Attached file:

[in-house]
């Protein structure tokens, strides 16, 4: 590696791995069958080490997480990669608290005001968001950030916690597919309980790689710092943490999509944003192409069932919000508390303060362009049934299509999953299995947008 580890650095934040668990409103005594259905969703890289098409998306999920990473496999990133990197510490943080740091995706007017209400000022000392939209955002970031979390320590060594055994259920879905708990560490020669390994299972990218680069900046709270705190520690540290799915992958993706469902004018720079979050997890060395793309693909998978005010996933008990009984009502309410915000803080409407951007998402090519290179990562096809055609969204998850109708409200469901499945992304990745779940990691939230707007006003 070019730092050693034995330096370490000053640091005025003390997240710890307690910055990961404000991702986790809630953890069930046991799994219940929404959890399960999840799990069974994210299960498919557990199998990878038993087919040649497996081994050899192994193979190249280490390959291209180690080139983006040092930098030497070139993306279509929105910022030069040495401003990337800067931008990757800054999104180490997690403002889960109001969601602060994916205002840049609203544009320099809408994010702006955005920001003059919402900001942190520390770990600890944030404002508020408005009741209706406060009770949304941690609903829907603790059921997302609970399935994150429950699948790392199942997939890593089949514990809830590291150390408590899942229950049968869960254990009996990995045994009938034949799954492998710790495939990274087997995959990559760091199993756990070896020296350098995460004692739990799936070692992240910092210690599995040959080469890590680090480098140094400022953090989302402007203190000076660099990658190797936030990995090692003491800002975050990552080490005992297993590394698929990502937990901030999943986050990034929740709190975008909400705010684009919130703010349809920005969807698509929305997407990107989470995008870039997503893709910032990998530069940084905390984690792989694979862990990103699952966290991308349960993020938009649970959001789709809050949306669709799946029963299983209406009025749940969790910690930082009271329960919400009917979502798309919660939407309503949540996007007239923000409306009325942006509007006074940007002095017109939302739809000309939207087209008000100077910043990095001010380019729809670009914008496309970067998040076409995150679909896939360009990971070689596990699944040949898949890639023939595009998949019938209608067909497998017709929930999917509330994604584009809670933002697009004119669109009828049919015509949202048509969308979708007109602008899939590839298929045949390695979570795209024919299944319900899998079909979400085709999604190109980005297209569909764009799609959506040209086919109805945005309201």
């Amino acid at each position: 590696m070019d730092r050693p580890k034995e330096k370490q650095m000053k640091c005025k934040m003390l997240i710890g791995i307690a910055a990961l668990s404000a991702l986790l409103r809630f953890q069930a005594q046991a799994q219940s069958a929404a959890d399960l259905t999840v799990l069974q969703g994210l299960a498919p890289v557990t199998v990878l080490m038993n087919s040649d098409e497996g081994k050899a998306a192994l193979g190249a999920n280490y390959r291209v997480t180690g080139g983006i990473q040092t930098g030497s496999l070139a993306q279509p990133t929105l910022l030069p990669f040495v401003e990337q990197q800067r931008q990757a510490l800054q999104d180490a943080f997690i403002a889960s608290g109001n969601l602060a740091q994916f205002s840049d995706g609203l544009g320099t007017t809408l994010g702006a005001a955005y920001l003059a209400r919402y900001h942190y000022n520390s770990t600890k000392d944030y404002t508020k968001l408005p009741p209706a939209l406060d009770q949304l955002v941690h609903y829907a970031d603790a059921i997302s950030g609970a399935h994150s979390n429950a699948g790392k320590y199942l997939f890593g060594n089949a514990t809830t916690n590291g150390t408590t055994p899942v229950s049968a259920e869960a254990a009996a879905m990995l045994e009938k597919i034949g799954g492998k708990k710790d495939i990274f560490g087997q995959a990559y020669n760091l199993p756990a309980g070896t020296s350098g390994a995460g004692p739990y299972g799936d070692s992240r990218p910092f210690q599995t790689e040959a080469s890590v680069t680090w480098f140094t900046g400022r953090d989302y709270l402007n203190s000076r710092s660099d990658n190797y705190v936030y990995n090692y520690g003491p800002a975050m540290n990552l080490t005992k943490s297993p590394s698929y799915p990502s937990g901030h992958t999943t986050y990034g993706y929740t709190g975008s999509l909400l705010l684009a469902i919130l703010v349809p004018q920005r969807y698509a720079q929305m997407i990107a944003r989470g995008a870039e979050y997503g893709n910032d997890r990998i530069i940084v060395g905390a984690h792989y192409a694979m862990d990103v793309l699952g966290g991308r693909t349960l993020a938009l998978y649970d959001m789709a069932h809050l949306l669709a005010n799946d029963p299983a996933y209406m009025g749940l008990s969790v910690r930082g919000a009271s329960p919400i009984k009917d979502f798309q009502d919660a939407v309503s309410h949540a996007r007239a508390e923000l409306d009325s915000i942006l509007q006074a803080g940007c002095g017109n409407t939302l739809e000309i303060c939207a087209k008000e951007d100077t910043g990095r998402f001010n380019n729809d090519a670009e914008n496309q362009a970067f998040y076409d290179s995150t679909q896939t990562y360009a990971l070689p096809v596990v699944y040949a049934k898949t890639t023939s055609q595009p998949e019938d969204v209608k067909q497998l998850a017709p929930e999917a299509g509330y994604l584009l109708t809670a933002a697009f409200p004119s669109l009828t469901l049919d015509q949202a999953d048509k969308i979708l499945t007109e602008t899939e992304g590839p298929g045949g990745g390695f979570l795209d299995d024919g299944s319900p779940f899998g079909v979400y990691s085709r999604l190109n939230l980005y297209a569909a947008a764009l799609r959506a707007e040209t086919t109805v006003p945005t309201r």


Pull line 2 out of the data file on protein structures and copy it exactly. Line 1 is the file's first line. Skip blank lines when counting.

């Protein structure tokens, strides 16, 4: 590696791995069958080490997480990669608290005001968001950030916690597919309980790689710092943490999509944003192409069932919000508390303060362009049934299509999953299995947008 580890650095934040668990409103005594259905969703890289098409998306999920990473496999990133990197510490943080740091995706007017209400000022000392939209955002970031979390320590060594055994259920879905708990560490020669390994299972990218680069900046709270705190520690540290799915992958993706469902004018720079979050997890060395793309693909998978005010996933008990009984009502309410915000803080409407951007998402090519290179990562096809055609969204998850109708409200469901499945992304990745779940990691939230707007006003 070019730092050693034995330096370490000053640091005025003390997240710890307690910055990961404000991702986790809630953890069930046991799994219940929404959890399960999840799990069974994210299960498919557990199998990878038993087919040649497996081994050899192994193979190249280490390959291209180690080139983006040092930098030497070139993306279509929105910022030069040495401003990337800067931008990757800054999104180490997690403002889960109001969601602060994916205002840049609203544009320099809408994010702006955005920001003059919402900001942190520390770990600890944030404002508020408005009741209706406060009770949304941690609903829907603790059921997302609970399935994150429950699948790392199942997939890593089949514990809830590291150390408590899942229950049968869960254990009996990995045994009938034949799954492998710790495939990274087997995959990559760091199993756990070896020296350098995460004692739990799936070692992240910092210690599995040959080469890590680090480098140094400022953090989302402007203190000076660099990658190797936030990995090692003491800002975050990552080490005992297993590394698929990502937990901030999943986050990034929740709190975008909400705010684009919130703010349809920005969807698509929305997407990107989470995008870039997503893709910032990998530069940084905390984690792989694979862990990103699952966290991308349960993020938009649970959001789709809050949306669709799946029963299983209406009025749940969790910690930082009271329960919400009917979502798309919660939407309503949540996007007239923000409306009325942006509007006074940007002095017109939302739809000309939207087209008000100077910043990095001010380019729809670009914008496309970067998040076409995150679909896939360009990971070689596990699944040949898949890639023939595009998949019938209608067909497998017709929930999917509330994604584009809670933002697009004119669109009828049919015509949202048509969308979708007109602008899939590839298929045949390695979570795209024919299944319900899998079909979400085709999604190109980005297209569909764009799609959506040209086919109805945005309201």